Audrey Cooper is still new to her role as Managing Editor of SF Chronicle/SF Gate, but she’s already bubbling with ideas and an enthusiastic vision for bridging content and advertising in a digital-first environment. In a fireside chat at Leading In Local: Interactive Local Media, she ran through a multitude of new products, platforms and content features to paint the picture of a robust but fast-changing digital organization that also happens to print a newspaper.
One of Cooper’s chief goals is to “package content in a way that’s more approachable to advertisers.” That doesn’t mean bending journalistic ethics and norms – “highfalutin journalism” is still critical to the mission – but “finding the type of content that people are interested in” across numerous verticals and then creating an accessible and desirable advertiser connection.
A prime example is food. In the foodie capital that is SF, SF Chronicle/SF Gate are using a variety of means, including crowdsourced content, to maintain a strong voice. “People communicate with us through Facebook, Instagram, e-mail. We have to find ways to draw more voices into the paper.” Tech coverage is a similar challenge, with a bevy of blogs and websites competing for traffic.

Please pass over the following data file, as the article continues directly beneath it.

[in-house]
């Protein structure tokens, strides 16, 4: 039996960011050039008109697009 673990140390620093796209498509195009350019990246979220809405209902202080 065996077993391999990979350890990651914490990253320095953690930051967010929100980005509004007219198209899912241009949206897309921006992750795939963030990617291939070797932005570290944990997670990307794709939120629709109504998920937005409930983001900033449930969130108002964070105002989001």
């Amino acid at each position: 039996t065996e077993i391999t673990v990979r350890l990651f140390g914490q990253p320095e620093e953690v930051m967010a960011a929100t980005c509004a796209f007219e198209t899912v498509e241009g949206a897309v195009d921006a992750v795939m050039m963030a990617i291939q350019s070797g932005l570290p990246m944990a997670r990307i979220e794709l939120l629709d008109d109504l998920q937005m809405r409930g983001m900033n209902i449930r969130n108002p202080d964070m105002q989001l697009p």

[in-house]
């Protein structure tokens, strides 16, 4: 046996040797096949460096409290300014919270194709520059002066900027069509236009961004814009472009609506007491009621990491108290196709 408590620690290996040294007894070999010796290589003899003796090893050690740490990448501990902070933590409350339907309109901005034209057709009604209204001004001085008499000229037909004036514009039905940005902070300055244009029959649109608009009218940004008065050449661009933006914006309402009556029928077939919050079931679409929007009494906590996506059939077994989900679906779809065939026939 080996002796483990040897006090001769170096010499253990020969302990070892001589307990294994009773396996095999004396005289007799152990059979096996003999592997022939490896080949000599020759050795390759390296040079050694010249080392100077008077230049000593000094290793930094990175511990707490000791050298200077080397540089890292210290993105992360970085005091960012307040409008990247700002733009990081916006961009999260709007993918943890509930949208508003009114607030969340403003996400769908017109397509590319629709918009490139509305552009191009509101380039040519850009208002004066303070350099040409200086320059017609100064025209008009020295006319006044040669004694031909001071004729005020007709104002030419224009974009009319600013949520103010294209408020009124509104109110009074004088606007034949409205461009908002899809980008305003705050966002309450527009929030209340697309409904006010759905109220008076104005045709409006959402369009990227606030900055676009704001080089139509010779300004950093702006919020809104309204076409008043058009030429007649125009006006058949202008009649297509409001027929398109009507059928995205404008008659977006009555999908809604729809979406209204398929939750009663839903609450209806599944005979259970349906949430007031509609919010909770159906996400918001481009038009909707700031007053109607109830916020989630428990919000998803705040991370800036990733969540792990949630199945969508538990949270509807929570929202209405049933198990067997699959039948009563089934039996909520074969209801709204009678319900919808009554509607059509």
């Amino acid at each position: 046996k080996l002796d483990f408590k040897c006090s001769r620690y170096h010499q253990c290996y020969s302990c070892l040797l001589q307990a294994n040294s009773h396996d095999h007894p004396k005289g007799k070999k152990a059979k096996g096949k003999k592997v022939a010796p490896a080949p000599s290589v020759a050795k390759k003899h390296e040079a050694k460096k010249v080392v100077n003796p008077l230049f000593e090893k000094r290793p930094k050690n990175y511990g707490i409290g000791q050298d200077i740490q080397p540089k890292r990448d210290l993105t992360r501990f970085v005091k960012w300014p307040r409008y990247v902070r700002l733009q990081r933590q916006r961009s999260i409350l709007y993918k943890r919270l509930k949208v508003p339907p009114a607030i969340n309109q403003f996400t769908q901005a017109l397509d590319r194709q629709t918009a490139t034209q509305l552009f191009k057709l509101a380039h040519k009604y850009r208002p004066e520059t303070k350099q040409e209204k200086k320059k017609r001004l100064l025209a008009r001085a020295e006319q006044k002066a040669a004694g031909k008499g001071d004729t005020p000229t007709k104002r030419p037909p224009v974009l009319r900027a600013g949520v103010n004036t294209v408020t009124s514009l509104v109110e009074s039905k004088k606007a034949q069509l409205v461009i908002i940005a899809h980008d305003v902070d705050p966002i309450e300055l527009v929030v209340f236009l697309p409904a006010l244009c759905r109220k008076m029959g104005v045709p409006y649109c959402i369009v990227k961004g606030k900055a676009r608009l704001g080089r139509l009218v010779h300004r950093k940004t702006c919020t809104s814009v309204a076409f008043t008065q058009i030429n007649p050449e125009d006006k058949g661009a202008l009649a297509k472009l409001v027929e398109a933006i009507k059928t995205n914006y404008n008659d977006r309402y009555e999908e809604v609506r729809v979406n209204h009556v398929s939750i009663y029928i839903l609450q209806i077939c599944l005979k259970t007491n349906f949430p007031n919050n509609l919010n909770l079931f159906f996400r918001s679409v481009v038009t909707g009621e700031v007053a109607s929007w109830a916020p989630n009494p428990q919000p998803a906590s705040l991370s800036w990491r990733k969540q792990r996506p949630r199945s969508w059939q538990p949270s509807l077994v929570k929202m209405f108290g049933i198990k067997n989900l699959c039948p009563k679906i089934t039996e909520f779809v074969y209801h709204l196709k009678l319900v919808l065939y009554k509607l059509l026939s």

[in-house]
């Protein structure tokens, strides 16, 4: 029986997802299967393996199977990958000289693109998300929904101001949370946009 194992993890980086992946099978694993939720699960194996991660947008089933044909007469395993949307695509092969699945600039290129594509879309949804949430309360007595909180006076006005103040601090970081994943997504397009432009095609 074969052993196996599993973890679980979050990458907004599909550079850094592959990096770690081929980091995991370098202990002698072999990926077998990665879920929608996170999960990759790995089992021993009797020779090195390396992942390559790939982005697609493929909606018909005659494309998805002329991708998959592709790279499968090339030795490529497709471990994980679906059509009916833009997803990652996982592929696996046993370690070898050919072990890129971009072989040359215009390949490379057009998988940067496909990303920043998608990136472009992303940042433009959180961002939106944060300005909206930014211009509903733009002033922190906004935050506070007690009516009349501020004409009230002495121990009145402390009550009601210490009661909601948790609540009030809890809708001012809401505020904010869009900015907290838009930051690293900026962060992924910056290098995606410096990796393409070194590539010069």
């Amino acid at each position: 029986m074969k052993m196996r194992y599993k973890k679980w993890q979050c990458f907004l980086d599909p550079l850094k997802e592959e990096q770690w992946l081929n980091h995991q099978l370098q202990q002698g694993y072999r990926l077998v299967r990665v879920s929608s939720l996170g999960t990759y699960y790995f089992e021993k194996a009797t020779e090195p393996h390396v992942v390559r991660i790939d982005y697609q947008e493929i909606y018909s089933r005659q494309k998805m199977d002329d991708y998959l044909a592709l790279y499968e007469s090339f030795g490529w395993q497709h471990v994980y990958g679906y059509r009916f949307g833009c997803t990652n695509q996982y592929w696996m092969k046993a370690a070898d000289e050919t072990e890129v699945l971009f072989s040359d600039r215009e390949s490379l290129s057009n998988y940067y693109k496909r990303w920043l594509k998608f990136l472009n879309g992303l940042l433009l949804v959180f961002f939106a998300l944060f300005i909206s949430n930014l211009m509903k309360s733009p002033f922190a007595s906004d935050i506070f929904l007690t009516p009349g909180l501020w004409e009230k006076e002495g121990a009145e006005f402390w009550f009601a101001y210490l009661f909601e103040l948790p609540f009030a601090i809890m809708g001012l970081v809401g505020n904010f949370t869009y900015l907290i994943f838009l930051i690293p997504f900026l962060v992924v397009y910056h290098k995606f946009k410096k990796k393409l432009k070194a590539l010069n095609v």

The company is also investing heavily in online video, not as a TV replacement, but as an additive source. “Sometimes we can do it better than TV because we’re not limited to a specific time or segment. And we can do it well on mobile.”
At the end of the day, SF Chronicle/SF Gate still maintain powerful local assets: 18 million monthly unique visitors, 175 reporters (with more journalists on specific beats than many competitors have in their entire newsroom), and the flexibility from parent company Hearst to be digitally-focused and experiment.